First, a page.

A simple premise; a bold promise
To present one story per day, every day—
providing exceptional authors with exposure
and avid readers with first-rate fiction.

Today's Story by Caitlin Myer

Shouldn’t your ankle be better by now?

Serialization Sunday: Hoodoo – chapter 40

Every Sunday, Fiction365 presents a new chapter in a previously unpublished novel.  Our first serialized novel, the taut thriller City of Human Remainscan be found in full here

Our current novel, Hoodoo, tells a story of visionaries, heretics and lunatics in Utah, centered on the life of Alice Lott, a twelve-year-old girl  who believes that God wants her to have an affair with her junior high school counselor. 

Find earlier chapters in Hoodoo here.

Chapter 40

Alice Alice Alice Alice

Your name keeps time with my steps. Every day, Alice, when I’m going to work, Alice, when I take off my shoes, Alice, when I climb into bed, Alice Alice Alice and every dream is you, Alice, every dream speaks your name. Alice.

I haven’t gotten any furniture for my little place yet. Our place. I want you to decide what chair, what couch, what drapes. I have a futon on the floor. Some pots and pans. I make dinner, thinking about you. Did you know that I cook? I would love to cook you dinner, Alice.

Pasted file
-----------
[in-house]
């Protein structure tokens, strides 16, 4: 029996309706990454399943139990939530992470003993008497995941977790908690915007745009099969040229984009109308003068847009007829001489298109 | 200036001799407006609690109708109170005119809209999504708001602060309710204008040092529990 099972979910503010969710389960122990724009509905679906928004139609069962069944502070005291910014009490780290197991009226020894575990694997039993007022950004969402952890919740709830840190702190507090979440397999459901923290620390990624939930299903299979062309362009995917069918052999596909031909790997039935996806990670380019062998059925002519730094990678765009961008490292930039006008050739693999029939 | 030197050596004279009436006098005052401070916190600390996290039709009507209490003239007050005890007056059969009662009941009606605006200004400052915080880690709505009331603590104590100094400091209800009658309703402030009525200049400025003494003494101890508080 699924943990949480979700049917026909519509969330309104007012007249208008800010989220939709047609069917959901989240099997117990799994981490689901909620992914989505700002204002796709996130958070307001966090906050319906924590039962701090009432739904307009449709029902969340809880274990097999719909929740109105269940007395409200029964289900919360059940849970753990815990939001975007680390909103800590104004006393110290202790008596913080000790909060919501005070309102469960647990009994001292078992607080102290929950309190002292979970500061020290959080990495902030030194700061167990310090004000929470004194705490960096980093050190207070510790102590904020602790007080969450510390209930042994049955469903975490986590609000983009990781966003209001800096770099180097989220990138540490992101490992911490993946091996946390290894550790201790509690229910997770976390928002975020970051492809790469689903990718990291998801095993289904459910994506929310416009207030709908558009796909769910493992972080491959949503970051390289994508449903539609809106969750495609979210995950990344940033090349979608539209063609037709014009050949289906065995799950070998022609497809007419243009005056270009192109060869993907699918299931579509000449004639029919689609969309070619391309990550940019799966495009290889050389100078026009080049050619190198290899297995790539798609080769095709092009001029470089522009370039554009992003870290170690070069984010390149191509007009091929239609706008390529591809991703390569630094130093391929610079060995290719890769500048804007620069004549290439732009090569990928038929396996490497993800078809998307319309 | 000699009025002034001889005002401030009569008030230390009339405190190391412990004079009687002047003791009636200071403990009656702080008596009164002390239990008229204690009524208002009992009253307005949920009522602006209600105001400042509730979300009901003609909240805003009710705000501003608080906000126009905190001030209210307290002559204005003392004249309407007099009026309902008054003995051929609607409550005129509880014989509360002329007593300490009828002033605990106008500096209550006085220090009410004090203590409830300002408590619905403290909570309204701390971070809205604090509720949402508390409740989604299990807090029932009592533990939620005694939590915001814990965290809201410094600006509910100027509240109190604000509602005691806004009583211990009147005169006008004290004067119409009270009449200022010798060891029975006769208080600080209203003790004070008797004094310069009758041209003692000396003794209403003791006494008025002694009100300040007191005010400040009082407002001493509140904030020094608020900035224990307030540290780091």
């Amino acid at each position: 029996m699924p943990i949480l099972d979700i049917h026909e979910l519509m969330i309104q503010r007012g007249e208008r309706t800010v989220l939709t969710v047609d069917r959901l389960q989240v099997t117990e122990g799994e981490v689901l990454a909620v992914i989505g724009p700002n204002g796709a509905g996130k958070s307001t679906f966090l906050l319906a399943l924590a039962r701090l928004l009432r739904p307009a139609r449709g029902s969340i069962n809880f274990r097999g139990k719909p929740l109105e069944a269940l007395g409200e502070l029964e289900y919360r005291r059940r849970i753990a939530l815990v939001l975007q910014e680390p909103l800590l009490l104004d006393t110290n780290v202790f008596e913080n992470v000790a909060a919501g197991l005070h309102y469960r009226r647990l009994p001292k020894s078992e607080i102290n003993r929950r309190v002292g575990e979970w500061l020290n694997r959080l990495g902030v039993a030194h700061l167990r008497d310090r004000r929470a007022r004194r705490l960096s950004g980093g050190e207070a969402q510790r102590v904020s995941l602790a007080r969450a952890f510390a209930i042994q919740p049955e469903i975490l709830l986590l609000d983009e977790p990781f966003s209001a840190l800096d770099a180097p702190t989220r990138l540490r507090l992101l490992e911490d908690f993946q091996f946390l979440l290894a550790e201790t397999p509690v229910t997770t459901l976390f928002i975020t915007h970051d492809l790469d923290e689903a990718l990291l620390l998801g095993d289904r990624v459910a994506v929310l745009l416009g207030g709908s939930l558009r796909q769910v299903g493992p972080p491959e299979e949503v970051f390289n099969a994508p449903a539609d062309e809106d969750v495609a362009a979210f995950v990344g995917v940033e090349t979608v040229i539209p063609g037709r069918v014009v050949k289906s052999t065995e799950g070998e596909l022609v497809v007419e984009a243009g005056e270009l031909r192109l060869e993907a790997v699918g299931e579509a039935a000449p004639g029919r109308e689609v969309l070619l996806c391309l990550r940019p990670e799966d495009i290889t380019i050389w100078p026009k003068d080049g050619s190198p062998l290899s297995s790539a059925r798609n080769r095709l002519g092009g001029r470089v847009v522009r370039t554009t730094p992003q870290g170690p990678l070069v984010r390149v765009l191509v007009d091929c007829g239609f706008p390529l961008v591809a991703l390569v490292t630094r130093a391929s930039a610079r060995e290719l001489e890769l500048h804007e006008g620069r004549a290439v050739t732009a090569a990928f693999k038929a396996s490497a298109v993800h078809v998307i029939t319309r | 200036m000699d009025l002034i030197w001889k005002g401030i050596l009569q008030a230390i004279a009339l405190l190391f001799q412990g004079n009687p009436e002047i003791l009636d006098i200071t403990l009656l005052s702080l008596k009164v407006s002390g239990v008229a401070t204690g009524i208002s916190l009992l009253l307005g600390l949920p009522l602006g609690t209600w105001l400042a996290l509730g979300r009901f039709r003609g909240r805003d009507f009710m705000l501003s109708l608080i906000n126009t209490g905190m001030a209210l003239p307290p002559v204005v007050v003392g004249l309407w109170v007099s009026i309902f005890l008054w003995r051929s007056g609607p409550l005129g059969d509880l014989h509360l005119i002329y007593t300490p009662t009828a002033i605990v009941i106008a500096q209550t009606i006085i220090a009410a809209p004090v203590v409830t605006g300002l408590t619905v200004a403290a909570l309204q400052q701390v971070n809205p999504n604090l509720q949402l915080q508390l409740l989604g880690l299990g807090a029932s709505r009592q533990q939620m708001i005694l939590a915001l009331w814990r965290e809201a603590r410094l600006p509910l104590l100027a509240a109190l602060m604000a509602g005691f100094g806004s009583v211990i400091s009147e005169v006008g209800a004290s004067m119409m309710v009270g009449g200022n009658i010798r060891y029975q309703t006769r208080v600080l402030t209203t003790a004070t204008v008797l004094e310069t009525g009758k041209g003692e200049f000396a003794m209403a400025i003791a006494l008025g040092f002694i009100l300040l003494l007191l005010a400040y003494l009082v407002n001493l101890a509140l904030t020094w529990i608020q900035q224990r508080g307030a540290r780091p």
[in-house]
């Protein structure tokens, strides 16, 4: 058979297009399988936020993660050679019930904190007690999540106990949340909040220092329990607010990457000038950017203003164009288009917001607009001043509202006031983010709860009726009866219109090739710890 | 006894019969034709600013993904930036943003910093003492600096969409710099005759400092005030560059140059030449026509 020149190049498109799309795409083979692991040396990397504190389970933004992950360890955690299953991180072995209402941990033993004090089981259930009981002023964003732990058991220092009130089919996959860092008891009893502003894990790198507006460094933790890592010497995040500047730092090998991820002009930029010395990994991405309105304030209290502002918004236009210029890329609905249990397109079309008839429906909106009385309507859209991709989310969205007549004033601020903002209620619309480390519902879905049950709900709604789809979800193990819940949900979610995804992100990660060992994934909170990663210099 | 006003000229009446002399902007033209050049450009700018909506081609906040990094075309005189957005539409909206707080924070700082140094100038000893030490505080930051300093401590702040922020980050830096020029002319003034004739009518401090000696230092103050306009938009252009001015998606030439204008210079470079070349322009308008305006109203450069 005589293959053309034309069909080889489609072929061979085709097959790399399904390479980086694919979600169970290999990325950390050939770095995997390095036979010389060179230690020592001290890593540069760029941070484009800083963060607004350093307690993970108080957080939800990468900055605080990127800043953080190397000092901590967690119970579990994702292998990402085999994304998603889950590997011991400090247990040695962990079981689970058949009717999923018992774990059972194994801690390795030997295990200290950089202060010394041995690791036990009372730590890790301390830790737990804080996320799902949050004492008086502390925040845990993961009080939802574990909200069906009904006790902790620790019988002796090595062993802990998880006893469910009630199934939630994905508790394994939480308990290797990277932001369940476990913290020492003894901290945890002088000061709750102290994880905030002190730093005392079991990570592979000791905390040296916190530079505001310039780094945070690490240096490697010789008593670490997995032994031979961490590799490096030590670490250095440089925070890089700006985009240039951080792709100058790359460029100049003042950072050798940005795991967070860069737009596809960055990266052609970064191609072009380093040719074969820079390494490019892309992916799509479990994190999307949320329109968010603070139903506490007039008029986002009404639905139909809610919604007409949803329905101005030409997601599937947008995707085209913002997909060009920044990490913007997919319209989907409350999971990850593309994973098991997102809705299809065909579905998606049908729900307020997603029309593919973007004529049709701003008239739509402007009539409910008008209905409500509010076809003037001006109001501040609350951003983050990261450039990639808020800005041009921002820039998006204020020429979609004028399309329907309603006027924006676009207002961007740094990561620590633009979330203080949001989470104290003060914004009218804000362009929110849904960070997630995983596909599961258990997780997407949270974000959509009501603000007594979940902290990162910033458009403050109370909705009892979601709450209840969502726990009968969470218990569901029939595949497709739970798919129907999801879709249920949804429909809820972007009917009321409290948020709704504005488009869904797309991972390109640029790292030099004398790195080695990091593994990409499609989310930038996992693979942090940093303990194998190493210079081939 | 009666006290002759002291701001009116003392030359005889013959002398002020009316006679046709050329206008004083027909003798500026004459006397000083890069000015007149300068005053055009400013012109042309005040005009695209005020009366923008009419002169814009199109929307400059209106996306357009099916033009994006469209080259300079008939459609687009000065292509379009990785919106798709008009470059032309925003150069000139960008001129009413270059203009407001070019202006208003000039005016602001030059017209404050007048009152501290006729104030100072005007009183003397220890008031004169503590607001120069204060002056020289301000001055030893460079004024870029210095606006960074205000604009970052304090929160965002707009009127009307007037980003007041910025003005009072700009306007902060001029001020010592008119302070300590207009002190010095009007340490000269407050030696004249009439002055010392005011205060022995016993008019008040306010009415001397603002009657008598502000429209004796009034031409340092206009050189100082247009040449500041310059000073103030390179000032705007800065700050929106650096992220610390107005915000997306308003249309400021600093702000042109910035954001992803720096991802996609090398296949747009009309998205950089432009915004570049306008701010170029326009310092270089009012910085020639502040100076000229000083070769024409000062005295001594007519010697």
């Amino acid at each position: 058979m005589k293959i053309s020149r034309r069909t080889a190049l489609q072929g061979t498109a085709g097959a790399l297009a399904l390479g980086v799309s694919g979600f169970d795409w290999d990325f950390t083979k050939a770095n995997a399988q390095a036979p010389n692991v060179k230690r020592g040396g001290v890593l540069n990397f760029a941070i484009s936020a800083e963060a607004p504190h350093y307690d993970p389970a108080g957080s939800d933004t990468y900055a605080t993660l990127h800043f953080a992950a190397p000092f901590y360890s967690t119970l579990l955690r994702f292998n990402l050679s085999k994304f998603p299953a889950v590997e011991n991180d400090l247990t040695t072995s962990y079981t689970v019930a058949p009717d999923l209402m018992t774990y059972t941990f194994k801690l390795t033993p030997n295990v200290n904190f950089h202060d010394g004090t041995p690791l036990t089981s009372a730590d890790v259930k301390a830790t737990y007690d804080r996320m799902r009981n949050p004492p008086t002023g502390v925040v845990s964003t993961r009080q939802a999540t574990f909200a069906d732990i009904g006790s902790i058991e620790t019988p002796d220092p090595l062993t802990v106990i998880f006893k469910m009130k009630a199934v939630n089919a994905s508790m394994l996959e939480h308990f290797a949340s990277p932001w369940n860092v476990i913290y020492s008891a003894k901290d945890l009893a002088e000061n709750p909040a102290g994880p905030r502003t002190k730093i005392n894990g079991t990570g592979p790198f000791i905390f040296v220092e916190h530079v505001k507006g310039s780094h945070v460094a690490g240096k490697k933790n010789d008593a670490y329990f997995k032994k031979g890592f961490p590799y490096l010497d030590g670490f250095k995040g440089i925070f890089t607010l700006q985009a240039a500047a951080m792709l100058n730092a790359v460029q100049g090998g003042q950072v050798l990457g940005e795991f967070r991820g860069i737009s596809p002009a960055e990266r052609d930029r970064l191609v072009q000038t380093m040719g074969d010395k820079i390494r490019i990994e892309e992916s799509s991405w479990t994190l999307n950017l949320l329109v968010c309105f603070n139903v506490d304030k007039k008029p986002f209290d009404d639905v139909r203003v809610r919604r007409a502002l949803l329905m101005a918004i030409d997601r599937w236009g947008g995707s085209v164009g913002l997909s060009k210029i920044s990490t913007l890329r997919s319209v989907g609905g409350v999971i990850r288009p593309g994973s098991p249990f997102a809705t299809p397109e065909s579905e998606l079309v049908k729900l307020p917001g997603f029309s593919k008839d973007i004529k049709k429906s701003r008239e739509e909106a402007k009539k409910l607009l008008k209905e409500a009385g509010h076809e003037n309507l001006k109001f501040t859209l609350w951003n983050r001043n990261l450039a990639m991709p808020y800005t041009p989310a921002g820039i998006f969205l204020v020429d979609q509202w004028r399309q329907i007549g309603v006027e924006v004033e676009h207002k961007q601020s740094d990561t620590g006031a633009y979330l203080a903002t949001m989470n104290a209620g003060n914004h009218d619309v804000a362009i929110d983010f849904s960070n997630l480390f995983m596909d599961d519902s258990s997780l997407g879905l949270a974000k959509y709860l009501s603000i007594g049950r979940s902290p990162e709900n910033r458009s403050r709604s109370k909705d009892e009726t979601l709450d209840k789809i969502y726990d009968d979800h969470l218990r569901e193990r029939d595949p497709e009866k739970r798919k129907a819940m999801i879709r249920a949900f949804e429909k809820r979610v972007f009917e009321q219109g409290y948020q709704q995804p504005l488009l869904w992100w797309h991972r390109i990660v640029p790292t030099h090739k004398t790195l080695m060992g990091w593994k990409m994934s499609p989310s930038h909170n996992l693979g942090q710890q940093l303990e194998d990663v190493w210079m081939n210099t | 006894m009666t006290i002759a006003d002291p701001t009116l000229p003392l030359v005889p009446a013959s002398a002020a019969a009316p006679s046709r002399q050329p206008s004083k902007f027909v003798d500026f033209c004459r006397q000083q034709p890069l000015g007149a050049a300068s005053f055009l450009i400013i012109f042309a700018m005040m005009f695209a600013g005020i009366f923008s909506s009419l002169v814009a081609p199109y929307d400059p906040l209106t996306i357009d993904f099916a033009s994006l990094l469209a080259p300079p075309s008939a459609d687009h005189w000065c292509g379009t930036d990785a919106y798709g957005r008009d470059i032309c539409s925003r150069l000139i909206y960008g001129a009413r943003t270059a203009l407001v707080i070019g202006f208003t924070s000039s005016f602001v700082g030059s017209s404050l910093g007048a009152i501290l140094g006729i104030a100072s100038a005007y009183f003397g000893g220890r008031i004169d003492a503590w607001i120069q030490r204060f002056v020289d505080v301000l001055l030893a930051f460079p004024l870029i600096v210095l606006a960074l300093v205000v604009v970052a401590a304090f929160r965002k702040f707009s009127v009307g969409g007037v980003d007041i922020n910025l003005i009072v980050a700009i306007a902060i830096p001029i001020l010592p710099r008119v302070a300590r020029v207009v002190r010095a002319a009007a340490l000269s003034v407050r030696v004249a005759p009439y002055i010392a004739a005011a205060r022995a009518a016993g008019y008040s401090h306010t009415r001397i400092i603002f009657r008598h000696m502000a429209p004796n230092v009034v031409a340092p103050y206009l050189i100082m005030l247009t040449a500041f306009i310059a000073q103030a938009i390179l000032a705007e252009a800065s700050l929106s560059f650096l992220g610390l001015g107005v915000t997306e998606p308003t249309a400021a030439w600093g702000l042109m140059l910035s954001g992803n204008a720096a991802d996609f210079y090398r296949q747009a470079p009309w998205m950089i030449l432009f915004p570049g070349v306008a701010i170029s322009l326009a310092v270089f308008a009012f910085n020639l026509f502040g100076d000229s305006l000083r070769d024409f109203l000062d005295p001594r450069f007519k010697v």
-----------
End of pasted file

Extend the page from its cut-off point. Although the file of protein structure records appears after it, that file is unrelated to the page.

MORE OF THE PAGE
Everything is for you.


I sat down at the desk in my room to write Bobby back. I held the pen over a piece of paper. Nothing came. Or, everything. A thousand thoughts crowding into my brain and no single one rose to the top. It was too much. I didn’t want this responsibility – forgive him and save his life – that was what he was saying. I wasn’t up to it. I put the pen down. I’d get back to it later, when I’d calmed down, when I knew what to say.

The days slipped away from me without me really noticing. How long had I been back in Lemuel? Two weeks? Nobody asked anything of me, except Bobby. I stuffed his letters into the bottom of my drawer, but they still yammered away at me. Love me, love me, love me. Forgive me. Pick up your life again and live. I didn’t know how to do that anymore.

I dragged myself up the thirty-six steps to Madame Lake’s class on my old crutches from the basement. No big deal. Getting injured was part of dancing, and this is what you do, dancing as much mind as body – they hammered that into our heads at the Academy – so you watch the other dancers go through their paces and you do the steps with them in your head, pas-de-chat, pas-de-chat, pas-de-buerré, and your body won’t be so dumb and clumsy when you heal enough to join in.

I’d gotten there early and found my place on the wood and metal folding chair and Madame Lake was talking a piece through with the pianist, clapping to emphasize the beat, one-ee-and-a, two-ee-and-a, and then marking the steps in her ballet-mistress heels, skirt swinging around her ankles, nodding, her hands on her hips, and then she stopped in front of me, her skirt moving but her feet still.

“Shouldn’t your ankle be better by now?”

I looked down at my foot, wrapped in its Ace bandage, bare toes sticking out.